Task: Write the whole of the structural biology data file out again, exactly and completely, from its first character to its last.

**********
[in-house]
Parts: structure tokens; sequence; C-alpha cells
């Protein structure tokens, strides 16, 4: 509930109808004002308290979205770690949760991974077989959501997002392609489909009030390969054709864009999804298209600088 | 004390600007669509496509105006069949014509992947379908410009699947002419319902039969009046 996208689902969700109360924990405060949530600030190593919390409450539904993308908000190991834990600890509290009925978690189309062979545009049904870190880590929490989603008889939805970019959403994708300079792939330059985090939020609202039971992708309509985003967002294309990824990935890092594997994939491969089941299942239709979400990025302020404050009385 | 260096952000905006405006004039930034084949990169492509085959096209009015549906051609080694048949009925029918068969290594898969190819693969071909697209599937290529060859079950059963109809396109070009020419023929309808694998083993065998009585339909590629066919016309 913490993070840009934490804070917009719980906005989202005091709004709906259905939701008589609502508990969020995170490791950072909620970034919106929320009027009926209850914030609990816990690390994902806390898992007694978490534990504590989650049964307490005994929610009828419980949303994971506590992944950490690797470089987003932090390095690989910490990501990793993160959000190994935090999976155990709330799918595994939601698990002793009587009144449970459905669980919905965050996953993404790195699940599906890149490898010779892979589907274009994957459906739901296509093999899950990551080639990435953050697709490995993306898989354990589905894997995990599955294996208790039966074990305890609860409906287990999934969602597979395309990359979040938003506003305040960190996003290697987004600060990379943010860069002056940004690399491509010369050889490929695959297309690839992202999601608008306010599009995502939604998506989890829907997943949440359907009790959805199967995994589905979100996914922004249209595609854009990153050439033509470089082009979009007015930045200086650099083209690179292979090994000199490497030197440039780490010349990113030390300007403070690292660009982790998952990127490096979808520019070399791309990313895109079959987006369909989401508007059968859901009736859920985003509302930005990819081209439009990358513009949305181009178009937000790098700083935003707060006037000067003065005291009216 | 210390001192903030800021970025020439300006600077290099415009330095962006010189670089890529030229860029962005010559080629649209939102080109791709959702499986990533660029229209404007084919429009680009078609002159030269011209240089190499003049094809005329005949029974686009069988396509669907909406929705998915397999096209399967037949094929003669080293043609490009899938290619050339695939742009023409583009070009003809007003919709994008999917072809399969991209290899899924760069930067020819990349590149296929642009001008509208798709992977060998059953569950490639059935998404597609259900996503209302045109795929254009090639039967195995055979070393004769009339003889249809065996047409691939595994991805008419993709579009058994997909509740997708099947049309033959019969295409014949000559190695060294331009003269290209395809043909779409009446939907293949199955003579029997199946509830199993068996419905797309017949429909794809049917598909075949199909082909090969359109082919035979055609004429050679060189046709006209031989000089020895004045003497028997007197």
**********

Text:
[in-house]
Parts: structure tokens; sequence; C-alpha cells
């Protein structure tokens, strides 16, 4: 509930109808004002308290979205770690949760991974077989959501997002392609489909009030390969054709864009999804298209600088 | 004390600007669509496509105006069949014509992947379908410009699947002419319902039969009046 996208689902969700109360924990405060949530600030190593919390409450539904993308908000190991834990600890509290009925978690189309062979545009049904870190880590929490989603008889939805970019959403994708300079792939330059985090939020609202039971992708309509985003967002294309990824990935890092594997994939491969089941299942239709979400990025302020404050009385 | 260096952000905006405006004039930034084949990169492509085959096209009015549906051609080694048949009925029918068969290594898969190819693969071909697209599937290529060859079950059963109809396109070009020419023929309808694998083993065998009585339909590629066919016309 913490993070840009934490804070917009719980906005989202005091709004709906259905939701008589609502508990969020995170490791950072909620970034919106929320009027009926209850914030609990816990690390994902806390898992007694978490534990504590989650049964307490005994929610009828419980949303994971506590992944950490690797470089987003932090390095690989910490990501990793993160959000190994935090999976155990709330799918595994939601698990002793009587009144449970459905669980919905965050996953993404790195699940599906890149490898010779892979589907274009994957459906739901296509093999899950990551080639990435953050697709490995993306898989354990589905894997995990599955294996208790039966074990305890609860409906287990999934969602597979395309990359979040938003506003305040960190996003290697987004600060990379943010860069002056940004690399491509010369050889490929695959297309690839992202999601608008306010599009995502939604998506989890829907997943949440359907009790959805199967995994589905979100996914922004249209595609854009990153050439033509470089082009979009007015930045200086650099083209690179292979090994000199490497030197440039780490010349990113030390300007403070690292660009982790998952990127490096979808520019070399791309990313895109079959987006369909989401508007059968859901009736859920985003509302930005990819081209439009990358513009949305181009178009937000790098700083935003707060006037000067003065005291009216 | 210390001192903030800021970025020439300006600077290099415009330095962006010189670089890529030229860029962005010559080629649209939102080109791709959702499986990533660029229209404007084919429009680009078609002159030269011209240089190499003049094809005329005949029974686009069988396509669907909406929705998915397999096209399967037949094929003669080293043609490009899938290619050339695939742009023409583009070009003809007003919709994008999917072809399969991209290899899924760069930067020819990349590149296929642009001008509208798709992977060998059953569950490639059935998404597609259900996503209302045109795929254009090639039967195995055979070393004769009339003889249809065996047409691939595994991805008419993709579009058994997909509740997708099947049309033959019969295409014949000559190695060294331009003269290209395809043909779409009446939907293949199955003579029997199946509830199993068996419905797309017949429909794809049917598909075949199909082909090969359109082919035979055609004429050679060189046709006209031989000089020895004045003497028997007197």